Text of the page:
Most retail investors are heavily exposed to equities because of accessibility, it is cheap to trade equities, and it is an asset class most investors understand. Or at least we know the companies and can create simple, and sometimes powerful, heuristics about these companies based on the changes in society we observe or products we engage with (think green transformation or your iPhone device).
But occasionally the equity market experience a drawdown from peak to bottom of somewhere between 30-50% depending on the nature of the recession (2000-2001), financial crisis (2008), or exogenous shocks (the 2020 pandemic). Most retail investors are not designing fancy portfolios using correlation structures and portfolio optimization. Position concentration is often high and specific themes have a high exposure. This often leads to larger drawdowns than the equity market also called high beta (the portfolio falls and rises more than the market) leading to severe tail-risk losses (often defined as the portfolio’s average return in the 5% worst trading days). Like insurance on your house in case of a fire, would it not be smart to limit the losses of a financial fire?
Trend-following, complex option strategies, and long VIX futures
Smart investors have written many papers on this subject. As AQR notes in their Tail-Hedging Strategies paper from Q4 2012, the typical hedging method is buying put options on the equity market which gives the investor the right to sell an equity index or a stock at a predefined price (called the strike price), which means that if the equity market falls you can then sell the instrument at the higher agreed price and make a profit which will offset some of the losses in your main long position (a portfolio of equities). This option is like a typical insurance on your house and cost a premium. This premium is often high and constantly buying insurance against losses in your equity portfolio leads to a negative expected return (also called a negative carry). AQR argues in their paper that a constant buying of put options is inefficient and investors end up with an inferior return stream. They propose that investors hedge portfolio by engaging in trend-following strategies which is essentially buying assets that are going up or have recently broken higher beyond a recent high price.
Ari Bergmann says in this Institutional Investor article from July 2020 that many in the tail-hedging industry are their own worst enemy because they set up strategies with a negative expected return and a few times deliver a big return. These return streams are difficult for pension funds to accept and ironically the California Public Employees’ Retirement System liquidated its tail-hedging position with Universa Investments in January 2020 just before the position would have netted a $1bn during the market crash in February and March 2020 due to the unfolding pandemic.
In a research paper, Corey Hoffstein CIO at Newfound Research argues that options strategies for hedging the tail-risk in portfolio can work if they are managed more actively instead of the option positions being held to maturity. Another way to tail-hedging the portfolio is the one used in our CIO Steen Jakobsen’s 100-year portfolio where the hedging is done being long VIX futures a bit out on the VIX futures curve. It sound complicated but essentially it means that if equities plunge then the VIX (an index measuring the implied volatility on the S&P 500 based on underlying options prices) goes up and the investor profits on the long VIX position; in other words the investor is long volatility because the position benefits from volatility increasing and equities falling. But this strategy has a negative expected return as with buying put options causing it to be a drag portfolio returns.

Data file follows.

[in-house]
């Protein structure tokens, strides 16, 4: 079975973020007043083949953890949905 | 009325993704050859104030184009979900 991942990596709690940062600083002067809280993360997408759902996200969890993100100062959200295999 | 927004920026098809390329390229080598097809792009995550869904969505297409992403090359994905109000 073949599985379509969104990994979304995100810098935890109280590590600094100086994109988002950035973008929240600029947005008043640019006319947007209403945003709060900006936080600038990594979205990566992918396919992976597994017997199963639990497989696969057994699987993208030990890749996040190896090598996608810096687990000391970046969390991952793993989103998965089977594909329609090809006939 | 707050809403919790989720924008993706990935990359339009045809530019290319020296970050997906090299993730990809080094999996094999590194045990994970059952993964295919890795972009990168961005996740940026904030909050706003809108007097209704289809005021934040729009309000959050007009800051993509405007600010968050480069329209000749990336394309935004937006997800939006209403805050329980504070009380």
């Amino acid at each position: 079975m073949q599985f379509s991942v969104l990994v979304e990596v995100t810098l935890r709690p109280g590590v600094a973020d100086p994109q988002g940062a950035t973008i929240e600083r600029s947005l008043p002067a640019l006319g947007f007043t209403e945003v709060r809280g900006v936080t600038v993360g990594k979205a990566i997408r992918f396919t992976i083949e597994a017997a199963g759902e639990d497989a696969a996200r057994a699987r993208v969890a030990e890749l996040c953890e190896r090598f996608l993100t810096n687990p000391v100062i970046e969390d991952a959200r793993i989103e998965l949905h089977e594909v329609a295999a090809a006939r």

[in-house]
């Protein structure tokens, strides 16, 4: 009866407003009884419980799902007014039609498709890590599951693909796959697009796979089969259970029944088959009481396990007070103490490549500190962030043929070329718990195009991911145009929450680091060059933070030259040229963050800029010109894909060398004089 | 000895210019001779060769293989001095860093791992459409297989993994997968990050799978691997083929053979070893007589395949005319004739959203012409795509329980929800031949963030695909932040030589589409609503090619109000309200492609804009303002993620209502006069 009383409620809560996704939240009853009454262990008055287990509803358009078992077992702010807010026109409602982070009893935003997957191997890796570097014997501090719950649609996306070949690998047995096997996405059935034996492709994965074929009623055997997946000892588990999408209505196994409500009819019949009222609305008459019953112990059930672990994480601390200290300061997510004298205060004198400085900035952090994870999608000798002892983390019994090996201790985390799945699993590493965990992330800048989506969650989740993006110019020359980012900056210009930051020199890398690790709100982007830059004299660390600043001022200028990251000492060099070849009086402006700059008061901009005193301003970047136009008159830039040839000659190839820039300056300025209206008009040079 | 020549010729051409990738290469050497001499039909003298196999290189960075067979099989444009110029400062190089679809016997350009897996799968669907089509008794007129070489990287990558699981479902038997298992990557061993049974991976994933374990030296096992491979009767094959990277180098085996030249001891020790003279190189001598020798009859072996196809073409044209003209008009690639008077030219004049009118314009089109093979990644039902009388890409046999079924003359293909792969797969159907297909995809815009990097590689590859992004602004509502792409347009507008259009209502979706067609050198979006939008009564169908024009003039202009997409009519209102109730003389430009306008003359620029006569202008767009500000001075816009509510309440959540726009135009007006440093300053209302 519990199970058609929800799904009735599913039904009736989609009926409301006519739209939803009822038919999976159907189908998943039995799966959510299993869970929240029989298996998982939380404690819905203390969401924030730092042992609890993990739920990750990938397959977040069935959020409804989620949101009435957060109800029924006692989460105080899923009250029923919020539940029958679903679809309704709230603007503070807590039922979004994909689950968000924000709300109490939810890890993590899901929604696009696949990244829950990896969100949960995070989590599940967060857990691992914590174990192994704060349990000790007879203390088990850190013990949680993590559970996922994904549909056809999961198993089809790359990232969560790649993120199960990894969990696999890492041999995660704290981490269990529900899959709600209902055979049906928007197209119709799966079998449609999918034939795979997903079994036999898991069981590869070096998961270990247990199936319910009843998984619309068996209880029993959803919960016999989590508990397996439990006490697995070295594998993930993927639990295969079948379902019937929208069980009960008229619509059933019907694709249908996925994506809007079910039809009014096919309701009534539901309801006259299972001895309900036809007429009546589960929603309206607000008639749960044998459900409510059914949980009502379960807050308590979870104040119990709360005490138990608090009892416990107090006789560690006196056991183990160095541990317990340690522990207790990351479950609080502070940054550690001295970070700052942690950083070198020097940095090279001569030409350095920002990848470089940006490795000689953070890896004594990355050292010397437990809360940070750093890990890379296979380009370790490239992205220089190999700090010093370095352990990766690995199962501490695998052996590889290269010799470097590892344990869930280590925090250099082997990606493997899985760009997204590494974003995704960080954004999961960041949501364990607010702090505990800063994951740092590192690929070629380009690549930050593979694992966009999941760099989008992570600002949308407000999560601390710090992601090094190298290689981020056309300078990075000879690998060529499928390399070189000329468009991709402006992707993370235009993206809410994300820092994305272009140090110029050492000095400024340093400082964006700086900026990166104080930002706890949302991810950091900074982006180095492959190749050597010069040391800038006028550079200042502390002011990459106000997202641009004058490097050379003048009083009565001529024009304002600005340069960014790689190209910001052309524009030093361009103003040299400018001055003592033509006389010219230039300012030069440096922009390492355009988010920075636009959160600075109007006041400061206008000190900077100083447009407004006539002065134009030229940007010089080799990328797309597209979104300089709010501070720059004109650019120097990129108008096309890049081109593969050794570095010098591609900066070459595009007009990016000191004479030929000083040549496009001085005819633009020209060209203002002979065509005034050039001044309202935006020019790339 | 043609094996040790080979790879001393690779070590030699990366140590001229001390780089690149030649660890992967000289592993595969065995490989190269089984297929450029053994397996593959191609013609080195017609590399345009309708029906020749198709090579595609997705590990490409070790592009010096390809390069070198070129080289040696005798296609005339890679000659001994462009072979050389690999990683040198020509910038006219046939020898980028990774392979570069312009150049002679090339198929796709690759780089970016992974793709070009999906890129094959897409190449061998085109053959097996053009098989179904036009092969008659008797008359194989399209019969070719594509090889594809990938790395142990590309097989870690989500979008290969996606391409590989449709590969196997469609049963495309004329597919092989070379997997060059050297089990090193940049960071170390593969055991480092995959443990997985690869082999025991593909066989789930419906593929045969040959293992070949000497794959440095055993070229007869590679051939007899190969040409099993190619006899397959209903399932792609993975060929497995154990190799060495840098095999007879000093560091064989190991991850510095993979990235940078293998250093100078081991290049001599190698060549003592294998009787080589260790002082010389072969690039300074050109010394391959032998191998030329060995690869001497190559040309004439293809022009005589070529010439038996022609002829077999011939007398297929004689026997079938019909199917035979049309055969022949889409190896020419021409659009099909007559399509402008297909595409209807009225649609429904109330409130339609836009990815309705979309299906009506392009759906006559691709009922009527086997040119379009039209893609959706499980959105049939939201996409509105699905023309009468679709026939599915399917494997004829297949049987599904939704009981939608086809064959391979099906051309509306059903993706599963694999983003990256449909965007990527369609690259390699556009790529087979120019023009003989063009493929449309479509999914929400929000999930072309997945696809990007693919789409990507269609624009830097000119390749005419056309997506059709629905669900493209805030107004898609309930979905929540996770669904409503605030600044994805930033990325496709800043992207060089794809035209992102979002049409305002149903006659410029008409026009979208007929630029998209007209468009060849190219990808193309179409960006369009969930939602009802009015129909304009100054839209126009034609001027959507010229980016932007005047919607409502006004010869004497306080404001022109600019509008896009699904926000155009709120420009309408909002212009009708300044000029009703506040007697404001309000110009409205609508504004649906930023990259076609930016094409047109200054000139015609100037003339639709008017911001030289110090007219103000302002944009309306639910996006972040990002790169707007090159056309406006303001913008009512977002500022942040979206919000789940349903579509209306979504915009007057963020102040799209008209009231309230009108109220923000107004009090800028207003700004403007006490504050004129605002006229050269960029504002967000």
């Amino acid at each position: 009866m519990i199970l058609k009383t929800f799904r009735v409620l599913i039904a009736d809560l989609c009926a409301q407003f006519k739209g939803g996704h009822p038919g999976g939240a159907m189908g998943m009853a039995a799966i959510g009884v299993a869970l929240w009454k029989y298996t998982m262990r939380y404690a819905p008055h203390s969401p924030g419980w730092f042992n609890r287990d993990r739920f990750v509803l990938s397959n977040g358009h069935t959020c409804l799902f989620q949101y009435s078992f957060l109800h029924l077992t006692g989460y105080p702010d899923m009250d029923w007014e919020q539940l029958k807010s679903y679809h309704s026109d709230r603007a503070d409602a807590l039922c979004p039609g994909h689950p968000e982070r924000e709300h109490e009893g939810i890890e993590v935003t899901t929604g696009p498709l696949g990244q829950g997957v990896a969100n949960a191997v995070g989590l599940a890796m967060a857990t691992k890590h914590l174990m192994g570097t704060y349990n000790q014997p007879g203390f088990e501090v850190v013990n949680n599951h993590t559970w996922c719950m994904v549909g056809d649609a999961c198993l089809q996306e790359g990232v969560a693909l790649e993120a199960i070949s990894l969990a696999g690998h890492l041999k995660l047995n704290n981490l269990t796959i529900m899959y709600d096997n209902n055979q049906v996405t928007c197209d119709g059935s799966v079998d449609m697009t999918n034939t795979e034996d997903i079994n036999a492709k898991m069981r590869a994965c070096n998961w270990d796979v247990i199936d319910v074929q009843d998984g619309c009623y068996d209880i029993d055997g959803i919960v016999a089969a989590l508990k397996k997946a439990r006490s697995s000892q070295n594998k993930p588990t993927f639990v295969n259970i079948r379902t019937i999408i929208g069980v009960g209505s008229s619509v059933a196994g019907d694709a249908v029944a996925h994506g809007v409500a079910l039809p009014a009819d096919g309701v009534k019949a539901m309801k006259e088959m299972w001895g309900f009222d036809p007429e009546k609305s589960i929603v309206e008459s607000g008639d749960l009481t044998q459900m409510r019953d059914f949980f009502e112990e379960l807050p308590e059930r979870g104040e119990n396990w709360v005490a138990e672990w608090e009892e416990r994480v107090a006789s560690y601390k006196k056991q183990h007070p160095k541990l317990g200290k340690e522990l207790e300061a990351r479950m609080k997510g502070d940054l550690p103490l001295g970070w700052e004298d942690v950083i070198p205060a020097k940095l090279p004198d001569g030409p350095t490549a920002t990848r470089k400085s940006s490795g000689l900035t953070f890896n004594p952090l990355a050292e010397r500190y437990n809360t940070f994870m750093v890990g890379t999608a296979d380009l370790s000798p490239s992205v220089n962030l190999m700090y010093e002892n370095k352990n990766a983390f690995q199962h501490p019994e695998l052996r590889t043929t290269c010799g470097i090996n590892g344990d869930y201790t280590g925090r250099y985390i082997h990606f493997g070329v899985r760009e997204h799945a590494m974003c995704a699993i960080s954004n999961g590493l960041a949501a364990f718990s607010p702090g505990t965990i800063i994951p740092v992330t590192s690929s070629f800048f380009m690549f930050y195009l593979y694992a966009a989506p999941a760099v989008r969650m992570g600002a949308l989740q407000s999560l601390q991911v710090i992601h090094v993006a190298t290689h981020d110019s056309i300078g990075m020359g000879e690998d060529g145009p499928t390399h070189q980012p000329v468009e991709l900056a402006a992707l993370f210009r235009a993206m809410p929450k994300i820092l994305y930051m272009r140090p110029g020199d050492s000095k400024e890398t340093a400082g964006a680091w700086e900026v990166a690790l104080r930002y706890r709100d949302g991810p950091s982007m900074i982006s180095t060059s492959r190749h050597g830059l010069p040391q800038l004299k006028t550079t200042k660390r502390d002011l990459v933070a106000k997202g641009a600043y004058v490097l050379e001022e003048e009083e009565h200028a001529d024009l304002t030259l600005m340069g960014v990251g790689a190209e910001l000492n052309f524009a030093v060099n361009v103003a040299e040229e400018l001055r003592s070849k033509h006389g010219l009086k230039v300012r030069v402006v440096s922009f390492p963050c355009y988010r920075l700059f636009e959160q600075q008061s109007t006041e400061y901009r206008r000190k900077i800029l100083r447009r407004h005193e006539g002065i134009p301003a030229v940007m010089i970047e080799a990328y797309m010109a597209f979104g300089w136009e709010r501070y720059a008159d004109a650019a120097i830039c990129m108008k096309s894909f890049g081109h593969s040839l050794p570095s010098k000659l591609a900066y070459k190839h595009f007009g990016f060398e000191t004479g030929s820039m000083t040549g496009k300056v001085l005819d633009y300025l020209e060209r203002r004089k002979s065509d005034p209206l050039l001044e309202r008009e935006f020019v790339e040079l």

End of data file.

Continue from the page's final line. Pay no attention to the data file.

Market makers are naturally tail-hedging with positive drift
There is a completely different option to investors. In recent years two pure market makers have been listed; Virtu Financial in the US and Flow Traders in the Netherlands. Virtu and Flow Traders are among the largest market makers in their respective markets and thus offer a broad-based exposure to many asset classes and thus volatility profiles. A market maker is a financial technology firm that quotes a bid-offer spread on any instrument and thus providing liquidity to investors. In terms of financial stress bid-offer spreads widen dramatically increasing profits for astute market makers. Virtu made $1.38bn in operating income in 2020 up from $121mn in 2019 showing the upside potential for market makers when markets become very volatile. Market makers are thus benefitting when volatility goes cross-asset making it a good “insurance asset” to consider tail-hedging the portfolio.
As the performance table shows adding market makers as tail-hedging, in this case 10% and 20% of the portfolio, improves the annualized Sharpe ratio. Adding 10% exposure to market makers improve the Sharpe ratio from 0.79 to 0.98 which is an improvement of 24%, and it also increases the annualized return from 5.9% to 6.8% while reducing the worst monthly return from -7.9% to -5.3%. Adding 20% exposure to market maker reduces the Sharpe ratio a bit but improves the annualized return to 7.8% and the worst monthly return to only -3.7%. We also looked at hedging a market equity portfolio consisting of the MSCI World. Here a 20% exposure to market makers improves the Sharpe ratio from 1.01 to 1.18, a 17% improvement in risk-adjusted returns, and reduces the worst monthly return from -13.2% to -6.9% while maintaining the annualized return.